How Texas Law Defines Property Crimes
- December 12, 2022
- The Law Office of Greg Tsioros
- Comments Off on How Texas Law Defines Property Crimes
In 2020, an estimated 6.42 million property crimes occurred in the US. While people reported significantly reduced occurrences of property crime since 1990, it still represents a substantial loss. Unfortunately, that number is rising in some cities across the nation. 2022 may show large increases in property crime over previous years.
The term “property crime” might not mean what you think it means. In general, it refers to crimes such as burglary, theft, damage, and destruction. But did you know property crime in Texas also encompasses some online solicitation and false statement crimes?
Defining Property Crime
The FBI Uniform Crime Reporting (UCR) Program includes the following offenses as property crime:
- Larceny – theft
- Motor vehicle theft
It also states that the object of theft is taking money or property without force or the threat of force against victims (hence, robbery isn’t included). The exception is arson, which causes the destruction of property but may also subject victims to force.
Texas includes all those crimes as well as:
- Criminal mischief
- Criminal trespassing
- False statements to obtain property or credit
Type of Property Crimes in Texas
Burglary means entering any of the following without the owner’s consent:
- A habitation or building with the intent to commit a felony, theft, or assault
- A building or habitation and remain there with the intent to commit a felony, theft, or assault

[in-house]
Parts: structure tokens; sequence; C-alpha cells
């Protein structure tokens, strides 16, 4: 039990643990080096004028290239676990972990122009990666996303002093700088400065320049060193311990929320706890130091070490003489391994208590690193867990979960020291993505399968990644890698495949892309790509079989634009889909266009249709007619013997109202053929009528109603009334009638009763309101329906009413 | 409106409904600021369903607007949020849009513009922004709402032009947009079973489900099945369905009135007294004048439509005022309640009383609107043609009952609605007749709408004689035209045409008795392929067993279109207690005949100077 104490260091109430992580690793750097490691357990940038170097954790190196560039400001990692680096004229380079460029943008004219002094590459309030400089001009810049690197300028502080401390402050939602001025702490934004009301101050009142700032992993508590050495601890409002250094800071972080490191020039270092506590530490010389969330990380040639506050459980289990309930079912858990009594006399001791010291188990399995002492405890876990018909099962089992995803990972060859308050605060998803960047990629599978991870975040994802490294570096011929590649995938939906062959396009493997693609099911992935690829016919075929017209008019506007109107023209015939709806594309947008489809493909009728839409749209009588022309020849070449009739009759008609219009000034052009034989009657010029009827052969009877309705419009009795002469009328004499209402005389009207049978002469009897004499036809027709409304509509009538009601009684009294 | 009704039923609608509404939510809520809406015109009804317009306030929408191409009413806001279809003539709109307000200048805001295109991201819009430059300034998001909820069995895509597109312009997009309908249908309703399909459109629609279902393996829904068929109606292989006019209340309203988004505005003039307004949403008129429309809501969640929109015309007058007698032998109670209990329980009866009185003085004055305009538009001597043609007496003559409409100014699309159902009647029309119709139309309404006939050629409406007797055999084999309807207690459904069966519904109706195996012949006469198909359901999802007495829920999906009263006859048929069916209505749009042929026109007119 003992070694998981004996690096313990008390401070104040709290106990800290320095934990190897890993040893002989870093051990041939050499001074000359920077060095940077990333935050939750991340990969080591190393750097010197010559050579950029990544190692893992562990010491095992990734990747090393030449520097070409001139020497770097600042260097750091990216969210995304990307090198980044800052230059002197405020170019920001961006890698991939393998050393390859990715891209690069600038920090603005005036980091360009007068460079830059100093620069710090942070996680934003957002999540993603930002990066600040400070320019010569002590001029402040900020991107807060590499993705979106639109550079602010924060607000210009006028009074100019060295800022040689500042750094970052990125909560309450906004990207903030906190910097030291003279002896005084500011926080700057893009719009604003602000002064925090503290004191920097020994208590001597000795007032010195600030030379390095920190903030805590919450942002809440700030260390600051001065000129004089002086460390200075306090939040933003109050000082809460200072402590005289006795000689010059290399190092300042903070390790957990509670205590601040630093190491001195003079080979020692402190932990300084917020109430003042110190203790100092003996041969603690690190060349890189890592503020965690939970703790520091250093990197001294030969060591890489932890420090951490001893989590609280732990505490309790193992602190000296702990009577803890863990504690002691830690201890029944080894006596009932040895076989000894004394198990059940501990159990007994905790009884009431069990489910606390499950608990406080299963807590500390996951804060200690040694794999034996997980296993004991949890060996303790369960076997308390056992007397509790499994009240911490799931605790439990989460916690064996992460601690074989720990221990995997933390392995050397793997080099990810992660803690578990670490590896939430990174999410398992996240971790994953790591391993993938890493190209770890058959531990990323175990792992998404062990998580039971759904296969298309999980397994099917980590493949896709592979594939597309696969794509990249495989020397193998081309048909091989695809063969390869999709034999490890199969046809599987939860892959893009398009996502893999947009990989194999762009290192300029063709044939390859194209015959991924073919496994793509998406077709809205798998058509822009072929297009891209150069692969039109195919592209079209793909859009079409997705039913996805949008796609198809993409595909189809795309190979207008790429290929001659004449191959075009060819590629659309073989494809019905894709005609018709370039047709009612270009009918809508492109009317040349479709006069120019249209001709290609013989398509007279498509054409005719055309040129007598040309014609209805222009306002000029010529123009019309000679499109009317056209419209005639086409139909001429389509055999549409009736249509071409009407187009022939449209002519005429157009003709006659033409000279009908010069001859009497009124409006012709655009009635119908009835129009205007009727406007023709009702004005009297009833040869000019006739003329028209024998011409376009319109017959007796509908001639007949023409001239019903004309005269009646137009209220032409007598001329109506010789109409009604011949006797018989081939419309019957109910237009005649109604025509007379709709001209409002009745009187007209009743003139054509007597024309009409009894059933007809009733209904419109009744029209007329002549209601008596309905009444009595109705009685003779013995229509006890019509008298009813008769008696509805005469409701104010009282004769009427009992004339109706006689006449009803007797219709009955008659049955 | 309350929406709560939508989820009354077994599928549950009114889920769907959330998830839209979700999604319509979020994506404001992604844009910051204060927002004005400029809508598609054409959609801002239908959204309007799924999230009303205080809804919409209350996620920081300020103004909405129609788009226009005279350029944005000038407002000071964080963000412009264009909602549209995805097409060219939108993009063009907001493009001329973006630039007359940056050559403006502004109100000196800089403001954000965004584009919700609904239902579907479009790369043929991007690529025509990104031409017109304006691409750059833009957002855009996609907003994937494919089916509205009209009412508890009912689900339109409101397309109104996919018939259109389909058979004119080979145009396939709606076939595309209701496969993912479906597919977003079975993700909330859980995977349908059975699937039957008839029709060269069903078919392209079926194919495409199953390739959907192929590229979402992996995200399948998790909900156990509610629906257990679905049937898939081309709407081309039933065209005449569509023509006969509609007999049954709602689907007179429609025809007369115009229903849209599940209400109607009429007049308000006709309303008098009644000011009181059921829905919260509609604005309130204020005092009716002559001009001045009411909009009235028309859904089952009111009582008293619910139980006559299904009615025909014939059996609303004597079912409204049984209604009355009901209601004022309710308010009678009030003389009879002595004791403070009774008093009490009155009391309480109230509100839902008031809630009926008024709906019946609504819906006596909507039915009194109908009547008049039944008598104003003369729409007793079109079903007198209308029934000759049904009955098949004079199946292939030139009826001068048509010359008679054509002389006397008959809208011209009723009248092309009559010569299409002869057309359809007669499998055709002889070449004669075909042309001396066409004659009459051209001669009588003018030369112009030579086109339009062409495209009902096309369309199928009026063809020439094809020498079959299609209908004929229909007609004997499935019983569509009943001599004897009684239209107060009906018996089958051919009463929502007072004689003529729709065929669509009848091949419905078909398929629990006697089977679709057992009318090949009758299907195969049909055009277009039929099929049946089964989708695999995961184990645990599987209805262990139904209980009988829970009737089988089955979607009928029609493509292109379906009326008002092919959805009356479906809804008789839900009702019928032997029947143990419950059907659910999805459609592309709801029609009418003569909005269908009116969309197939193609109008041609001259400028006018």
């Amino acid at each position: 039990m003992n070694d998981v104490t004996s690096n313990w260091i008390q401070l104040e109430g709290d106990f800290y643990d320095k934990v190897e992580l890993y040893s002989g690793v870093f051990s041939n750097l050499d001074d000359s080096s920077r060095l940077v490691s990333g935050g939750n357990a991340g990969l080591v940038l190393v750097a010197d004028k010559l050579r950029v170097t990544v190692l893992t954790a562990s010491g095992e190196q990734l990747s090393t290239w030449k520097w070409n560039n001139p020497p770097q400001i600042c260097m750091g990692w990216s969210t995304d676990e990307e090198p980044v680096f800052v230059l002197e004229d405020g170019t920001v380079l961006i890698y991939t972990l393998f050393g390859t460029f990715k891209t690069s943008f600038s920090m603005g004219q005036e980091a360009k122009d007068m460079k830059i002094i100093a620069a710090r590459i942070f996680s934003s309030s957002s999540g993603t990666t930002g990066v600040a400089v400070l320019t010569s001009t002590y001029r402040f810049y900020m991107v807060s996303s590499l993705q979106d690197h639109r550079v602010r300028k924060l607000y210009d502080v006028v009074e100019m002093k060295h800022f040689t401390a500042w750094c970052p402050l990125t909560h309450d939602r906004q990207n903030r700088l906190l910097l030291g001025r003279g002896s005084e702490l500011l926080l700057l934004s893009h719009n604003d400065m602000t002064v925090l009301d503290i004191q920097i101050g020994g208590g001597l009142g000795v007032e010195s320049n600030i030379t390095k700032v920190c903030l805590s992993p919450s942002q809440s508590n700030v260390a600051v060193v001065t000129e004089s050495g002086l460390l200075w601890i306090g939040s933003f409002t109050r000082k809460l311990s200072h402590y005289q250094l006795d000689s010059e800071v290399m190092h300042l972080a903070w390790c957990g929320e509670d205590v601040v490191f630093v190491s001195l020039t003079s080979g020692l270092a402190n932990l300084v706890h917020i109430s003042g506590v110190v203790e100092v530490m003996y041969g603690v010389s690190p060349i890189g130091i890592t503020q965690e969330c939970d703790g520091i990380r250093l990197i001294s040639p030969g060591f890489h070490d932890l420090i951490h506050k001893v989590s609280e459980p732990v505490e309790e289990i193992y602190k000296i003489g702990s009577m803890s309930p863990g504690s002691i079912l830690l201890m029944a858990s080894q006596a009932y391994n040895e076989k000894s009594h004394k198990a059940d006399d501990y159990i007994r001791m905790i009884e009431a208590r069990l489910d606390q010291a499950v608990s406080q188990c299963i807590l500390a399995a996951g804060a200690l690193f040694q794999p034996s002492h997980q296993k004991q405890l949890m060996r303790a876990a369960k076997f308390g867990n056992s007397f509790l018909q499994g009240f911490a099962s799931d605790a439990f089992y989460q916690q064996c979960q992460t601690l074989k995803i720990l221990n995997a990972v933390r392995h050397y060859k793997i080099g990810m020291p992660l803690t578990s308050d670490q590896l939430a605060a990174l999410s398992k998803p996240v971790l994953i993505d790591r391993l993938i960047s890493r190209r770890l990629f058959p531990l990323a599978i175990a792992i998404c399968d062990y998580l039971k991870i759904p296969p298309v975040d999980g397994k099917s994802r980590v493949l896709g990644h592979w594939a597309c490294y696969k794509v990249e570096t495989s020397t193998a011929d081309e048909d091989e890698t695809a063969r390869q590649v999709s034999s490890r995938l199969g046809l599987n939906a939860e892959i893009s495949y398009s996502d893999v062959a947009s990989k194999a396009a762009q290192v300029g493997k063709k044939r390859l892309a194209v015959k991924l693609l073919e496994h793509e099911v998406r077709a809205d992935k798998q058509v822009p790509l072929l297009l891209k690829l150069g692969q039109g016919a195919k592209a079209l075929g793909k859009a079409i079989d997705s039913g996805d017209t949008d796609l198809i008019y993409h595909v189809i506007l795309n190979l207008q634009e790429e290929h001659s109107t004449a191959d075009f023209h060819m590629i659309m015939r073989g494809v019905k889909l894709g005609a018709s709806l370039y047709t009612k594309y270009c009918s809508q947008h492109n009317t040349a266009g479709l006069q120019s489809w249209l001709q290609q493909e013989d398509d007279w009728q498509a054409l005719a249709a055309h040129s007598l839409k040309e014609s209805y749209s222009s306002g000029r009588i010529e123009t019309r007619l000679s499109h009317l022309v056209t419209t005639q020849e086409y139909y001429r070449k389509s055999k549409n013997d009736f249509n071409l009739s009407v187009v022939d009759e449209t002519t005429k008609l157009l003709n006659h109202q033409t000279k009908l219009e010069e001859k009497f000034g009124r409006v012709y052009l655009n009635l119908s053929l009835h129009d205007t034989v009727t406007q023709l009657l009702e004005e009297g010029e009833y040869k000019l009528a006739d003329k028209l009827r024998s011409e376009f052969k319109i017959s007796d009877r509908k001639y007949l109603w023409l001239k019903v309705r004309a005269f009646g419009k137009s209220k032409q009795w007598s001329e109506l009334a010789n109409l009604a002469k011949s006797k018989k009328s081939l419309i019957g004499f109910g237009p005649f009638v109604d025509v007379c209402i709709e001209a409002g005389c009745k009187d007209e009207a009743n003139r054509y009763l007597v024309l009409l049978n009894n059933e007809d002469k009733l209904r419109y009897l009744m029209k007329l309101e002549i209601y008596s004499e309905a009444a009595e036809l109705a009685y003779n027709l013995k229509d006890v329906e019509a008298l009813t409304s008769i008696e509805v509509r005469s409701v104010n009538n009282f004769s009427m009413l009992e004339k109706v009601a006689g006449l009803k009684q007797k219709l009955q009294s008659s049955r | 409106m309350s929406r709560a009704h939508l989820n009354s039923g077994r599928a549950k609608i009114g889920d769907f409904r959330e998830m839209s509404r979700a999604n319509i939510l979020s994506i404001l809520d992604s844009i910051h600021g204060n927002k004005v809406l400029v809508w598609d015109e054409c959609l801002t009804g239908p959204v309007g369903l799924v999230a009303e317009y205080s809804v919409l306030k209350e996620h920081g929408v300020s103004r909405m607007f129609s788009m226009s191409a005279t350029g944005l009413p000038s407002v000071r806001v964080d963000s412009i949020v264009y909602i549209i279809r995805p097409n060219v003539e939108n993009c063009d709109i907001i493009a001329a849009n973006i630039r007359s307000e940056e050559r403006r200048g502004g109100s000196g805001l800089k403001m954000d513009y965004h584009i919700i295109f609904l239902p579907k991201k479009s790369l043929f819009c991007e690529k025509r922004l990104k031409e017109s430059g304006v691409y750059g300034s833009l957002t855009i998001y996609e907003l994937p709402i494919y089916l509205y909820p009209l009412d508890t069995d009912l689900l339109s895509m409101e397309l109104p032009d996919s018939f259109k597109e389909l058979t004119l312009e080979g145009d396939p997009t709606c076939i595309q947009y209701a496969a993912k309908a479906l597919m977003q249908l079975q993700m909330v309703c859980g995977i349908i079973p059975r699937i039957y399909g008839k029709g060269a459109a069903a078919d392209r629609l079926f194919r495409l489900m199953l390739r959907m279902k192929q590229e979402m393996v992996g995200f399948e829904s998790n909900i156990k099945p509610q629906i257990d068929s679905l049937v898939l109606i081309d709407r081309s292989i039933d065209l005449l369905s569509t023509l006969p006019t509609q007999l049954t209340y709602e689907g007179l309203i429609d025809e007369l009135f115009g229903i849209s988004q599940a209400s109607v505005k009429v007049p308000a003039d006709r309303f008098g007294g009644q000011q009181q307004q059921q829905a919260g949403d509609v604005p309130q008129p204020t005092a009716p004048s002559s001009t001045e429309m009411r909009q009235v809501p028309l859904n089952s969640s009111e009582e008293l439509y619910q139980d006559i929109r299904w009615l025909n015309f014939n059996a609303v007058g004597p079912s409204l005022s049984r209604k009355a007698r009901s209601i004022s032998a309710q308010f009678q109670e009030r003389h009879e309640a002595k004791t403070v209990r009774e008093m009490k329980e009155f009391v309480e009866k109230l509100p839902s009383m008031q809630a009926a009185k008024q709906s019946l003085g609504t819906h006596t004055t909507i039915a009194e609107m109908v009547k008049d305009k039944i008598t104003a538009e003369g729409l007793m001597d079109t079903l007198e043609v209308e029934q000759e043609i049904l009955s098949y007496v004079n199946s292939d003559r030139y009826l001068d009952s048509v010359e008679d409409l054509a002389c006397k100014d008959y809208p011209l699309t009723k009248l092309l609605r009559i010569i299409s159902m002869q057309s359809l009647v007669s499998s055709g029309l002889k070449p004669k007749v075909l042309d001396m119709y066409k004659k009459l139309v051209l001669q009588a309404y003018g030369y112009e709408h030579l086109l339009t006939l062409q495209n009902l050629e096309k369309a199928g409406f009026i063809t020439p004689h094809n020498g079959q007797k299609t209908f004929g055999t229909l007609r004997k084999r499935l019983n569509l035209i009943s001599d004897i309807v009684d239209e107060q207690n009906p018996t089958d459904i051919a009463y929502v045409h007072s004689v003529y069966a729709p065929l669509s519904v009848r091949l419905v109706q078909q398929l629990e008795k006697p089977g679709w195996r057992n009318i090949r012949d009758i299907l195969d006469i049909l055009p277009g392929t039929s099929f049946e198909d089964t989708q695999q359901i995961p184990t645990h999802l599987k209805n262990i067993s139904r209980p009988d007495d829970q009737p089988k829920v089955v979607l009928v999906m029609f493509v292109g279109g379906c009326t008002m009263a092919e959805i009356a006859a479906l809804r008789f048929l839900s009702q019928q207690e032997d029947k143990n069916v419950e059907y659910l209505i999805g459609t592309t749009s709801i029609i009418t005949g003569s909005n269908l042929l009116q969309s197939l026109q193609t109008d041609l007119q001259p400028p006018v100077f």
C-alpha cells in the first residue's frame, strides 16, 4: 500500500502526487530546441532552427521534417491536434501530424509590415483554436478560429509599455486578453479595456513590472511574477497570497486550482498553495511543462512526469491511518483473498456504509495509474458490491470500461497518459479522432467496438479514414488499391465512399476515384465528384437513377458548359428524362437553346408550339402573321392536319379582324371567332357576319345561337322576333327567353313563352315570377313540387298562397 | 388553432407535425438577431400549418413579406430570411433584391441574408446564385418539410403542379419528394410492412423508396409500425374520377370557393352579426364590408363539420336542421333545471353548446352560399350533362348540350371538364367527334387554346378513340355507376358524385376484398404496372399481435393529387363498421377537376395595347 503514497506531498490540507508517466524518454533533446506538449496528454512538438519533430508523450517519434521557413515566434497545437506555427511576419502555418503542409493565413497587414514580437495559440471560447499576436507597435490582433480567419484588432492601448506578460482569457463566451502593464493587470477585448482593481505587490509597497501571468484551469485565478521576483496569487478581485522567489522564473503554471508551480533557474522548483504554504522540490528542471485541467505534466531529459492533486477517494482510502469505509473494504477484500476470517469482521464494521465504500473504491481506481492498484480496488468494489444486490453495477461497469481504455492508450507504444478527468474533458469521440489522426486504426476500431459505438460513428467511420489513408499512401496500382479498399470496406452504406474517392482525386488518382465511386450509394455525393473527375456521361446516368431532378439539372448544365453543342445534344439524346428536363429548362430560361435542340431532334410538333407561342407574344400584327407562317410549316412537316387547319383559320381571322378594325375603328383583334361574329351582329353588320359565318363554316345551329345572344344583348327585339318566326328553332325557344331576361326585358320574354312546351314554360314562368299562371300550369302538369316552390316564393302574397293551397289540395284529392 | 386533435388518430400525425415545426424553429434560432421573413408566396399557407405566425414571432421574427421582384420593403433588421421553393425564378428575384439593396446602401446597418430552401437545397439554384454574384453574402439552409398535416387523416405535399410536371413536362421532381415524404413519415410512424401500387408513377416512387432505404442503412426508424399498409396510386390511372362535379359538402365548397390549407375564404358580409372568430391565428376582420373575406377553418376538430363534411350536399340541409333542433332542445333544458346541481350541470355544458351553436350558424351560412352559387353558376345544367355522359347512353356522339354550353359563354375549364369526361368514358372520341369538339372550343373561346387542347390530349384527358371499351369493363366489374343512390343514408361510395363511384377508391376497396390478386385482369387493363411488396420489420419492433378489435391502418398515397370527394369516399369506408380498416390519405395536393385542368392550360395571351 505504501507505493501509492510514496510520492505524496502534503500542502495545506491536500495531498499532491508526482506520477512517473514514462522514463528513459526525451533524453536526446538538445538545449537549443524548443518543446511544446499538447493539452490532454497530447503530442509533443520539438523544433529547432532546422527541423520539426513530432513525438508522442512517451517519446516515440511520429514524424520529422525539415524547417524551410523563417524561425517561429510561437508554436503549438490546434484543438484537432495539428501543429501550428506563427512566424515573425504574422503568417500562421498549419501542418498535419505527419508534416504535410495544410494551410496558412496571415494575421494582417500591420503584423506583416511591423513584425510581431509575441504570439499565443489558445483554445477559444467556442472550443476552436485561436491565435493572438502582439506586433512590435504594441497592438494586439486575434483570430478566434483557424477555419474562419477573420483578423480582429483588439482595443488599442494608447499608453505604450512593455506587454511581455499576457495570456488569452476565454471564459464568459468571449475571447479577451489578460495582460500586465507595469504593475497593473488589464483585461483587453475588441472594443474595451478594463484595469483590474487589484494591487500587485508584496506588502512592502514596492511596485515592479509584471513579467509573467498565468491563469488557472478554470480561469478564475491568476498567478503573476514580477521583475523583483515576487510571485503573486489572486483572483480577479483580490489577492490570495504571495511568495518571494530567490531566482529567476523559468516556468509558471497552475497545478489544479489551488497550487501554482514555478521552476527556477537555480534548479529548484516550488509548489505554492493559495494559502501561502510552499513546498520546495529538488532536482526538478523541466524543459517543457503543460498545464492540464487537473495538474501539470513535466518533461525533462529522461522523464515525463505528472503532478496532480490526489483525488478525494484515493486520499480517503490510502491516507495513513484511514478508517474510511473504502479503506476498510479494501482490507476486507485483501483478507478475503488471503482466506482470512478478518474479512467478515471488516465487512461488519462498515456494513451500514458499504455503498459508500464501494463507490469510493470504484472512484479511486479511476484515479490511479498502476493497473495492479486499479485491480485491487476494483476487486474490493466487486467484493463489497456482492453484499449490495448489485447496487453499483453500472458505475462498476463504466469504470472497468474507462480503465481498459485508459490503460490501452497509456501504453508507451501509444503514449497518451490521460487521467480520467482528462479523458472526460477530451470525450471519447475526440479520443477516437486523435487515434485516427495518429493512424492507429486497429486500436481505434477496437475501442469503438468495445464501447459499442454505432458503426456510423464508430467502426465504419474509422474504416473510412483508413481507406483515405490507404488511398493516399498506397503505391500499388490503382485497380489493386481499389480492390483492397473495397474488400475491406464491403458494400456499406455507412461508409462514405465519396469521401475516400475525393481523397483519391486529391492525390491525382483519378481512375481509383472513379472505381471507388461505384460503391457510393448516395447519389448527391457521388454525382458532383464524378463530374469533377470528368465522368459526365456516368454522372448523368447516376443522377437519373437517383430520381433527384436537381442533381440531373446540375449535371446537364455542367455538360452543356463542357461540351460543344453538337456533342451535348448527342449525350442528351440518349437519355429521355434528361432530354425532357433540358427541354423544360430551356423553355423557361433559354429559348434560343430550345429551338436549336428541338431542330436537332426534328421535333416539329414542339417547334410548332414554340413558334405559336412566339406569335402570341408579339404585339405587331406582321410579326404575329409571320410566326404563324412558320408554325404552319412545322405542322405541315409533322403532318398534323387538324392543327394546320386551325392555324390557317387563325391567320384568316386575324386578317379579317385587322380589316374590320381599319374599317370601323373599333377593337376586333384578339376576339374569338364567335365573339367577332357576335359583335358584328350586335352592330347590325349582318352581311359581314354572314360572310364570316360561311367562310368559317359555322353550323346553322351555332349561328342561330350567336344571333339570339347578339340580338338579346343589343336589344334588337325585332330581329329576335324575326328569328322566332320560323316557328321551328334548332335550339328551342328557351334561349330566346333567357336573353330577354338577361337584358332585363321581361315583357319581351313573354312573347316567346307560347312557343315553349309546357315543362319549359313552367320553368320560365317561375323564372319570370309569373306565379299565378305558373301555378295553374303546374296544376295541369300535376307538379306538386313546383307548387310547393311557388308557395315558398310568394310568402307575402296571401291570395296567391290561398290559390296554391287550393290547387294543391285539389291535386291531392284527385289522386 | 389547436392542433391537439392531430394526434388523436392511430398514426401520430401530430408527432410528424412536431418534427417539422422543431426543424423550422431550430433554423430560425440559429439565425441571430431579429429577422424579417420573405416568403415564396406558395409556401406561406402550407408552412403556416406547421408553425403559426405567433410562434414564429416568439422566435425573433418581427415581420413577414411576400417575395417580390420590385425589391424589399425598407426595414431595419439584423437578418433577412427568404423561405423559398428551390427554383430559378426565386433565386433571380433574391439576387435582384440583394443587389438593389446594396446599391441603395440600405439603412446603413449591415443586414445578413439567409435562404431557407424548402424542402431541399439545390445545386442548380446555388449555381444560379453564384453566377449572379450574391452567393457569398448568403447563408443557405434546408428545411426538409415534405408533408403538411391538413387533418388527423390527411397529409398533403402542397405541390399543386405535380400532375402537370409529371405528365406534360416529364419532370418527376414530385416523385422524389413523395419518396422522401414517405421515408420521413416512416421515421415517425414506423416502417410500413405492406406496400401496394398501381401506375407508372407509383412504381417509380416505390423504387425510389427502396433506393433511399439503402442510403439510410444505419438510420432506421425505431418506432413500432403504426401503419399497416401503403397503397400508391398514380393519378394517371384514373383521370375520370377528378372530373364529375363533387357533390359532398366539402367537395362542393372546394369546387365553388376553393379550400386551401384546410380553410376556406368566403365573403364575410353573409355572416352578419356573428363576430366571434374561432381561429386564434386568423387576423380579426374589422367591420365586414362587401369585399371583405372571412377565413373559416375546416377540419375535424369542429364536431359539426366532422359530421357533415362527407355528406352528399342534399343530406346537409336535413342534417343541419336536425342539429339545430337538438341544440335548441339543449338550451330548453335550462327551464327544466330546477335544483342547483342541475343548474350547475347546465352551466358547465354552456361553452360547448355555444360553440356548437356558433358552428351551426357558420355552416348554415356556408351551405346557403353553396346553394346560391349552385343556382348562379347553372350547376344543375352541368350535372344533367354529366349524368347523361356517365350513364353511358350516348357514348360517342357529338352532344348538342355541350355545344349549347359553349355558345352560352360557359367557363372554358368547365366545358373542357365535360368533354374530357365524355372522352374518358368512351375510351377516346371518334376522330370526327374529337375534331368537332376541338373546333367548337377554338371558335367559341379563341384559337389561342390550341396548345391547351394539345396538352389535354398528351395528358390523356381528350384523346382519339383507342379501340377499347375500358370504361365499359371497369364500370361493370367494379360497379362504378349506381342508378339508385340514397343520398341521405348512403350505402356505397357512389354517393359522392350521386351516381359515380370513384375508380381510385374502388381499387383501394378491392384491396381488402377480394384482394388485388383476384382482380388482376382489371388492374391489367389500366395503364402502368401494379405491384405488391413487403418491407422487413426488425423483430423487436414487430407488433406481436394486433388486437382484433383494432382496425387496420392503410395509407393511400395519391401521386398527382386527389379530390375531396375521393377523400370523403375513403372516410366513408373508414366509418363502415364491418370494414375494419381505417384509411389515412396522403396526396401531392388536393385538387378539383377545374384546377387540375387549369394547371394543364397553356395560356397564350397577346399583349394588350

- A building or habitation and commit or attempt to commit a felony, theft, or assault
Burglary of a motor vehicle is similar. Texas defines it as breaking into or entering a vehicle without the owner’s consent and with the intent to commit a felony or theft.
Graffiti is intentionally or knowingly drawing on, inscribing on, painting, writing on, spray painting, or marking on another person’s property without their permission using paint, a permanent marker, or an etching or engraving tool.
Criminal mischief (vandalism) is separate from graffiti, although it covers many of the same property crimes. In addition to marking, drawing, painting, or inscribing on someone’s property, it also includes damage or destruction of another’s property and tampering with someone’s property causing loss or substantial inconvenience.
Arson is intentionally or recklessly destroying property through the use of fire or explosion.
Criminal trespassing is entering or remaining in or on another person’s property without the owner’s effective consent. This crime can apply to various locations, including residential, agricultural, and recreational land, buildings, or vehicles.
The key phrase is “effective consent,” which means the offender had notice that entry was forbidden. It also includes where the offender received notice to leave but failed to do so. The notice can be oral, written, or implied through various enclosures and postings.